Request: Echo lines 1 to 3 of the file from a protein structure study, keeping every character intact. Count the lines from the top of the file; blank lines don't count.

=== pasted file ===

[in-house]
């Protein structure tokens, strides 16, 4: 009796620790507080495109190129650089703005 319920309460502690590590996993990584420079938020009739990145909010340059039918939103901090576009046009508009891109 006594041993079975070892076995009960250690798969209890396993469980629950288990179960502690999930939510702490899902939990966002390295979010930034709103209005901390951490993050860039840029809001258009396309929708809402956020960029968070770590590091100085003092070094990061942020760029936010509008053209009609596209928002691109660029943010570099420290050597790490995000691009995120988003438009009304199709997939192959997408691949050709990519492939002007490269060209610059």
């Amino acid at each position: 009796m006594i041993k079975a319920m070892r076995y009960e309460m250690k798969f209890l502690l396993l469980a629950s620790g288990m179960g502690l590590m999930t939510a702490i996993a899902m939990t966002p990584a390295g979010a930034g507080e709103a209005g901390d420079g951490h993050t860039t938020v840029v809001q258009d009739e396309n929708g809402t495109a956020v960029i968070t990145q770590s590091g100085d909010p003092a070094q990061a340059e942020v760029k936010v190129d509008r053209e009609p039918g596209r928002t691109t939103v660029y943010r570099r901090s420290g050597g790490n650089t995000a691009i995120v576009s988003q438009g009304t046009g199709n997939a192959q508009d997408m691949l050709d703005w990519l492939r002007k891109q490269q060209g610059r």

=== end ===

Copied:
[in-house]
């Protein structure tokens, strides 16, 4: 009796620790507080495109190129650089703005 319920309460502690590590996993990584420079938020009739990145909010340059039918939103901090576009046009508009891109 006594041993079975070892076995009960250690798969209890396993469980629950288990179960502690999930939510702490899902939990966002390295979010930034709103209005901390951490993050860039840029809001258009396309929708809402956020960029968070770590590091100085003092070094990061942020760029936010509008053209009609596209928002691109660029943010570099420290050597790490995000691009995120988003438009009304199709997939192959997408691949050709990519492939002007490269060209610059």
């Amino acid at each position: 009796m006594i041993k079975a319920m070892r076995y009960e309460m250690k798969f209890l502690l396993l469980a629950s620790g288990m179960g502690l590590m999930t939510a702490i996993a899902m939990t966002p990584a390295g979010a930034g507080e709103a209005g901390d420079g951490h993050t860039t938020v840029v809001q258009d009739e396309n929708g809402t495109a956020v960029i968070t990145q770590s590091g100085d909010p003092a070094q990061a340059e942020v760029k936010v190129d509008r053209e009609p039918g596209r928002t691109t939103v660029y943010r570099r901090s420290g050597g790490n650089t995000a691009i995120v576009s988003q438009g009304t046009g199709n997939a192959q508009d997408m691949l050709d703005w990519l492939r002007k891109q490269q060209g610059r």